Already, another year has flown by. Many of us are in the planning stages of our upcoming year right now. It seems like there are so many opportunities and too little time. Are we going to hunt out of state this year? What animals are we trying to get after? Of course, hunting at home is always a priority—at least it is for me. I love hunting my home state of Arizona and look forward to every single season that lay ahead of me here. The past couple of months is the time of year when I get out and start setting up some trail cameras. I do this not only to find out what critters made it through hunting season, but I just love seeing what is walking around the areas I call home. Pulling a trail camera card for me is sort of like Christmas morning. I just never know what picture is going to pop up next and I love it. In light of that, here are some tips that I have learned over the years for setting trail cameras.
This way of thinking has really taken over my whole outlook on hunting. I am always trying to find ways to get off the beaten path and away from the roads. That thought process doesn’t end with trail cameras. For that reason, I won’t even consider setting a trail camera near a heavy traffic area for humans. I like to get down in the bottoms of rugged canyons, secluded and dense benches or into areas that require at least a mile hike from the truck. Basically, spots where other folks just don’t want to go. This works out great because not only does this keep most people away from your camera, but these are usually the areas that hold the most critters. That means more pictures and more intel in your hunting area. It’s a win-win if you ask me.
Another angle you can take from “off the beaten path” is taking it literally. I know and have seen quite a few folks that will actually put their trail cameras up in trees, looking down, completely out of view from both humans and animals. In general, animals don’t walk around looking up and neither do humans. Doing this should help out with either species messing with your camera, which we will discuss farther down in this article.
Something that you might want to keep in mind when setting up that trail camera is the sun. Mainly, you need to know which way the sun is facing. South facing exposures get the most sunlight while north-facing exposures get the least. This is going to affect which way to face your camera if you want quality pictures. You see, if you face your trail camera to the south without a dense canopy to shield it from the sun, there are going to be times of day when your pictures are going to be less than satisfactory and just blown out by the sun. For this reason, I like to try and face my cameras to the north. This will ensure that my pictures won’t be compromised by the big burning ball above. I’d hate to finally get that dream bear or buck walking in front of my camera only for the picture to be ruined by the sun.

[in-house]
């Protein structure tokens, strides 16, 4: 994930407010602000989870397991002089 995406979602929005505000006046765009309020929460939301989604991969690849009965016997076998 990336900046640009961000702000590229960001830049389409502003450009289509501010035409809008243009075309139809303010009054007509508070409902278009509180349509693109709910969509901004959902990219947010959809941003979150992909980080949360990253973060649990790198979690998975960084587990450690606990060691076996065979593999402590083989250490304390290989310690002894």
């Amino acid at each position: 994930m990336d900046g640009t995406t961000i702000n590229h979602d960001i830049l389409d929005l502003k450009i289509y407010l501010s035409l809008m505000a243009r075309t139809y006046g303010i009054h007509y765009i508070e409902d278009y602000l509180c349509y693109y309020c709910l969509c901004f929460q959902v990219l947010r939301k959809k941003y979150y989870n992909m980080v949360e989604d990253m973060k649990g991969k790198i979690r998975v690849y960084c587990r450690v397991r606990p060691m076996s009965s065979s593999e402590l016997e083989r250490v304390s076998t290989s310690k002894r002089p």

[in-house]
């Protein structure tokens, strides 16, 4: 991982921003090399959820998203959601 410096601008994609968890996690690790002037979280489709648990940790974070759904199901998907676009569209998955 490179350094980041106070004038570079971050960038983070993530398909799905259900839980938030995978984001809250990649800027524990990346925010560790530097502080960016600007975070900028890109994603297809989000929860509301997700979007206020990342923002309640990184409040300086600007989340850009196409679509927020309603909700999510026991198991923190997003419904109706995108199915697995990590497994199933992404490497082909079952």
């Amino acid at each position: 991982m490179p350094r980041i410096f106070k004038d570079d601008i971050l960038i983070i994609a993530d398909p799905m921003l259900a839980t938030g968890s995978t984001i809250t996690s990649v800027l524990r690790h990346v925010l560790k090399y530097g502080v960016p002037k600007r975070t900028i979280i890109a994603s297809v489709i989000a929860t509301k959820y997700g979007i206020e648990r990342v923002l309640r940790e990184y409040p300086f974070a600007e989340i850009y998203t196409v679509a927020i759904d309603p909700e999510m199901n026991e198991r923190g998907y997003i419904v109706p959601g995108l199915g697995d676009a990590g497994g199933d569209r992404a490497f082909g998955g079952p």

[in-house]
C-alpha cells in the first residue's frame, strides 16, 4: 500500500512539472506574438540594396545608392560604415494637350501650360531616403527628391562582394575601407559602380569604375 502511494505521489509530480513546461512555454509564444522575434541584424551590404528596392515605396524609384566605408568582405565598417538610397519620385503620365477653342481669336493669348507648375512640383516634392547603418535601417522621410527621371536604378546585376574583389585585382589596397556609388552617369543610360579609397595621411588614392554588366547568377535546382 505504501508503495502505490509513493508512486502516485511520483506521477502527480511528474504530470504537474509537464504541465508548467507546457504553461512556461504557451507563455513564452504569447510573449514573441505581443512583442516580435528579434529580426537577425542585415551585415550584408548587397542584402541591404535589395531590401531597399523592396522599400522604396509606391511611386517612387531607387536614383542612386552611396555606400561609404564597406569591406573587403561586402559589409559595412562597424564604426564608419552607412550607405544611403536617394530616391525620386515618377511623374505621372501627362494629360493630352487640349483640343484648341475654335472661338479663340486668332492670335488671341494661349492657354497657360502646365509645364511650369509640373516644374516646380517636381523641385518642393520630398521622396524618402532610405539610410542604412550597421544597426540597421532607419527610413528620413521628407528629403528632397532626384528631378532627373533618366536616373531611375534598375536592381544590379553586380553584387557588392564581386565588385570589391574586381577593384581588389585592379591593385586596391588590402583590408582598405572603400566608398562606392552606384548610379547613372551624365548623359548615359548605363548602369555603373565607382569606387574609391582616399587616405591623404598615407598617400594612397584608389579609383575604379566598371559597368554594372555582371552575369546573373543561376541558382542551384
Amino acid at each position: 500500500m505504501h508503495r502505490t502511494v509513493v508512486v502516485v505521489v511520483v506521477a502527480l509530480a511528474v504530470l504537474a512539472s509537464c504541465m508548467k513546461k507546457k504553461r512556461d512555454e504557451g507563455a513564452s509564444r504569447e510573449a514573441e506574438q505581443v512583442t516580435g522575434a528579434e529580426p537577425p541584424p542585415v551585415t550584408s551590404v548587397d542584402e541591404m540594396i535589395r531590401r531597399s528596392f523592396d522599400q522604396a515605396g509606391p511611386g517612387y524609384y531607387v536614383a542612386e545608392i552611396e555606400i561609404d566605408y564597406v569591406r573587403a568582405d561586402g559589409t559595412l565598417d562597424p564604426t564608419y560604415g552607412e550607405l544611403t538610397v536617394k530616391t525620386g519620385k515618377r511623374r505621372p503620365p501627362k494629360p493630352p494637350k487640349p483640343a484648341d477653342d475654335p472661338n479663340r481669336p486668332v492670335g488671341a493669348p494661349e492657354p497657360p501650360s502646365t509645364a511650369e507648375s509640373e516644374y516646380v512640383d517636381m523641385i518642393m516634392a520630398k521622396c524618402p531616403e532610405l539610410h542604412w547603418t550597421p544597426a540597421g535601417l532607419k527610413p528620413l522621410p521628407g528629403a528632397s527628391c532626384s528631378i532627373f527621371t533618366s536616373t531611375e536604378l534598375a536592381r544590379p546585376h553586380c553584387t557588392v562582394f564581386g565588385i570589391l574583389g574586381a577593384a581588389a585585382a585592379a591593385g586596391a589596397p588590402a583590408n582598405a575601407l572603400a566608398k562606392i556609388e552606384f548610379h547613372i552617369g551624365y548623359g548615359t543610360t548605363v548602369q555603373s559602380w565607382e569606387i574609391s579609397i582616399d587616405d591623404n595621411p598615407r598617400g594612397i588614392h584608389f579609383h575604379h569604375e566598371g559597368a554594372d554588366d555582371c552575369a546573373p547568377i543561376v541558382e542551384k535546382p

While you’re at it—make sure that you don’t have any vegetation right in front of your camera lens. I like to try and clear the area by my trail camera so that these branches or other things don’t set off my camera every time the wind blows. I’ve been there. Trust me. “Yes! I’ve got 5,400 photos on my card!” And then I find out that 5,000 of them are from that pesky little branch I didn’t move.
Let’s face it. These little gadgets can be expensive and, sadly, trail camera theft is more and more prominent each year that goes by. I hate thinking like this, but you hear stories every single season about trail cameras being stolen. Often, they are being stolen by other hunters, which completely boggles my mind. Why one hunter would try and sabotage another leaves me floored. Nevertheless, I think it is a great idea to plan on locking up your camera in a lockbox and then locking it to the tree as well. Of course, if someone wants it that badly, they are going to get it, but this is a great way to deter someone by not leaving low hanging fruit for them.
Another plus to keeping your camera in a lockbox is the animals themselves! Bears particularly like to mess with trail cameras. They bite them, claw at them and are just curious all the way around about them. I’ve also had quite a few elk that like to knock around my camera from time to time. Rubbing their antlers on it, breathing on the lens, licking it, etc. It is my understanding that they are actually attracted to the red motion light on the cameras. I don’t know how much validity that holds, but they sure are curious about them for whatever reason.
Setting out spring and early summer trail cameras is just plain fun and they have really become more of an entertainment tool rather than a hunting tool for me. Becoming familiar with certain animals in an area and watching them grow fascinates me: bears that I have a history with, bucks that I have missed and elk that have eluded me. These are also great gadgets to learn from as well in terms of animal behavior. Seeing what times of year you get the most traffic or when antlers start dropping are all cool things to know about where you are hunting. Fall hunting seasons are right around the corner and this whole thing is about to start all over once again. It’s a new year filled with new opportunities and I cannot wait to see what it holds as well as what my SD cards hold from my trail cameras come later this year! For even more information, check out this great trail camera placement tip article here.